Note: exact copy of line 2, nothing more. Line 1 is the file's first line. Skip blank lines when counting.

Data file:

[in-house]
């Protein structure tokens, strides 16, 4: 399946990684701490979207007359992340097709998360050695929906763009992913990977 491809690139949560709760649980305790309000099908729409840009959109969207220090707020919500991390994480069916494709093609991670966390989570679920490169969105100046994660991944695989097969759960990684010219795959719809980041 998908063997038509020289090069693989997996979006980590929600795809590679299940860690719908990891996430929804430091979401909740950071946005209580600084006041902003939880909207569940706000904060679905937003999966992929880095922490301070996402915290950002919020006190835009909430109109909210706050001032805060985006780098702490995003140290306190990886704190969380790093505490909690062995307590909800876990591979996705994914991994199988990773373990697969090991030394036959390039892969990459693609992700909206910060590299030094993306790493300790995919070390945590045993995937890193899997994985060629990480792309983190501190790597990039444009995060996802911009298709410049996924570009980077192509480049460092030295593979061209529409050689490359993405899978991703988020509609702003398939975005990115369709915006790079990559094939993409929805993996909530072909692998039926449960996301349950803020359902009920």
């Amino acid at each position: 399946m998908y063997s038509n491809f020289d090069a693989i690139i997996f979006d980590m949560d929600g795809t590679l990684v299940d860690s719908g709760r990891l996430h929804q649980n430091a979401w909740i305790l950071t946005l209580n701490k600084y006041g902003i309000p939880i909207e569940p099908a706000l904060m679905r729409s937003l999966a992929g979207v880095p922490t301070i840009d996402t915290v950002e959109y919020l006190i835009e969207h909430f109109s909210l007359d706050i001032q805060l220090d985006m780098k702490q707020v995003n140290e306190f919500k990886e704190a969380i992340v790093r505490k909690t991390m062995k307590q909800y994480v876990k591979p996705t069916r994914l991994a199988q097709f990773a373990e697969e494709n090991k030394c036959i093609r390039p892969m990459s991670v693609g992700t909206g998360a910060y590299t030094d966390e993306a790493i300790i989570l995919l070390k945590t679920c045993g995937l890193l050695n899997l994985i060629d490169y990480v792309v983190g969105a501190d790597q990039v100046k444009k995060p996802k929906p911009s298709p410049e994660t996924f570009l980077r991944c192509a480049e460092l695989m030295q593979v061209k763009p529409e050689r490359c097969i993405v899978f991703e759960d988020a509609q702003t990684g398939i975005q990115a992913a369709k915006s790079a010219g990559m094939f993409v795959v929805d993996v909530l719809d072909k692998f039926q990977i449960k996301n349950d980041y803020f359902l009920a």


């Protein structure tokens, strides 16, 4: 399946990684701490979207007359992340097709998360050695929906763009992913990977 491809690139949560709760649980305790309000099908729409840009959109969207220090707020919500991390994480069916494709093609991670966390989570679920490169969105100046994660991944695989097969759960990684010219795959719809980041 998908063997038509020289090069693989997996979006980590929600795809590679299940860690719908990891996430929804430091979401909740950071946005209580600084006041902003939880909207569940706000904060679905937003999966992929880095922490301070996402915290950002919020006190835009909430109109909210706050001032805060985006780098702490995003140290306190990886704190969380790093505490909690062995307590909800876990591979996705994914991994199988990773373990697969090991030394036959390039892969990459693609992700909206910060590299030094993306790493300790995919070390945590045993995937890193899997994985060629990480792309983190501190790597990039444009995060996802911009298709410049996924570009980077192509480049460092030295593979061209529409050689490359993405899978991703988020509609702003398939975005990115369709915006790079990559094939993409929805993996909530072909692998039926449960996301349950803020359902009920």